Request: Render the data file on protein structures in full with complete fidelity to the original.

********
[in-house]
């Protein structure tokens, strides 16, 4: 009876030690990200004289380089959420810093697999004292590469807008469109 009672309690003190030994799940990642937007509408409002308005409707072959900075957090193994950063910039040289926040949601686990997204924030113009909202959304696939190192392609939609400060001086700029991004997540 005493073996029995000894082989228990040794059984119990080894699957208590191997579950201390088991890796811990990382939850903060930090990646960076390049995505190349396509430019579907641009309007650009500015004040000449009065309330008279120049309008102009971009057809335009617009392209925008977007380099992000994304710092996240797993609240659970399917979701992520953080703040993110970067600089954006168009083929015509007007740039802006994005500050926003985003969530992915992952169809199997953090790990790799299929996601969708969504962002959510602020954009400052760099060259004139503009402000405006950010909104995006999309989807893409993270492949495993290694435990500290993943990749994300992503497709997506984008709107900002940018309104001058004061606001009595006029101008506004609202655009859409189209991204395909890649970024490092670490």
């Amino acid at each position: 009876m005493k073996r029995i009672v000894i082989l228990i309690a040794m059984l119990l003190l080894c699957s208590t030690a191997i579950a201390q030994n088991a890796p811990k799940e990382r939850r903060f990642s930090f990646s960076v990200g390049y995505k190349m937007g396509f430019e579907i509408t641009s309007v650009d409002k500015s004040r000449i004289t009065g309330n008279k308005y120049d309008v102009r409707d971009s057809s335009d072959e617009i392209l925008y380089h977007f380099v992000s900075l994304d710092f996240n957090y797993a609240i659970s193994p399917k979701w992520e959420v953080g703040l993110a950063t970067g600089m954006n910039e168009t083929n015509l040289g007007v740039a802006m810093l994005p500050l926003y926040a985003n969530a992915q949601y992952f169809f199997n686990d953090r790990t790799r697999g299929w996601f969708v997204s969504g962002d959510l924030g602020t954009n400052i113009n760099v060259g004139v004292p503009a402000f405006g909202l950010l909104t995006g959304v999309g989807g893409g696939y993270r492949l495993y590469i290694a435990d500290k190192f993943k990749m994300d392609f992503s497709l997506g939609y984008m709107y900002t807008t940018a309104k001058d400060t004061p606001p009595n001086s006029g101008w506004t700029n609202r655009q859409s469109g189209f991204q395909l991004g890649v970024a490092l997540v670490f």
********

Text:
[in-house]
């Protein structure tokens, strides 16, 4: 009876030690990200004289380089959420810093697999004292590469807008469109 009672309690003190030994799940990642937007509408409002308005409707072959900075957090193994950063910039040289926040949601686990997204924030113009909202959304696939190192392609939609400060001086700029991004997540 005493073996029995000894082989228990040794059984119990080894699957208590191997579950201390088991890796811990990382939850903060930090990646960076390049995505190349396509430019579907641009309007650009500015004040000449009065309330008279120049309008102009971009057809335009617009392209925008977007380099992000994304710092996240797993609240659970399917979701992520953080703040993110970067600089954006168009083929015509007007740039802006994005500050926003985003969530992915992952169809199997953090790990790799299929996601969708969504962002959510602020954009400052760099060259004139503009402000405006950010909104995006999309989807893409993270492949495993290694435990500290993943990749994300992503497709997506984008709107900002940018309104001058004061606001009595006029101008506004609202655009859409189209991204395909890649970024490092670490």
């Amino acid at each position: 009876m005493k073996r029995i009672v000894i082989l228990i309690a040794m059984l119990l003190l080894c699957s208590t030690a191997i579950a201390q030994n088991a890796p811990k799940e990382r939850r903060f990642s930090f990646s960076v990200g390049y995505k190349m937007g396509f430019e579907i509408t641009s309007v650009d409002k500015s004040r000449i004289t009065g309330n008279k308005y120049d309008v102009r409707d971009s057809s335009d072959e617009i392209l925008y380089h977007f380099v992000s900075l994304d710092f996240n957090y797993a609240i659970s193994p399917k979701w992520e959420v953080g703040l993110a950063t970067g600089m954006n910039e168009t083929n015509l040289g007007v740039a802006m810093l994005p500050l926003y926040a985003n969530a992915q949601y992952f169809f199997n686990d953090r790990t790799r697999g299929w996601f969708v997204s969504g962002d959510l924030g602020t954009n400052i113009n760099v060259g004139v004292p503009a402000f405006g909202l950010l909104t995006g959304v999309g989807g893409g696939y993270r492949l495993y590469i290694a435990d500290k190192f993943k990749m994300d392609f992503s497709l997506g939609y984008m709107y900002t807008t940018a309104k001058d400060t004061p606001p009595n001086s006029g101008w506004t700029n609202r655009q859409s469109g189209f991204q395909l991004g890649v970024a490092l997540v670490f």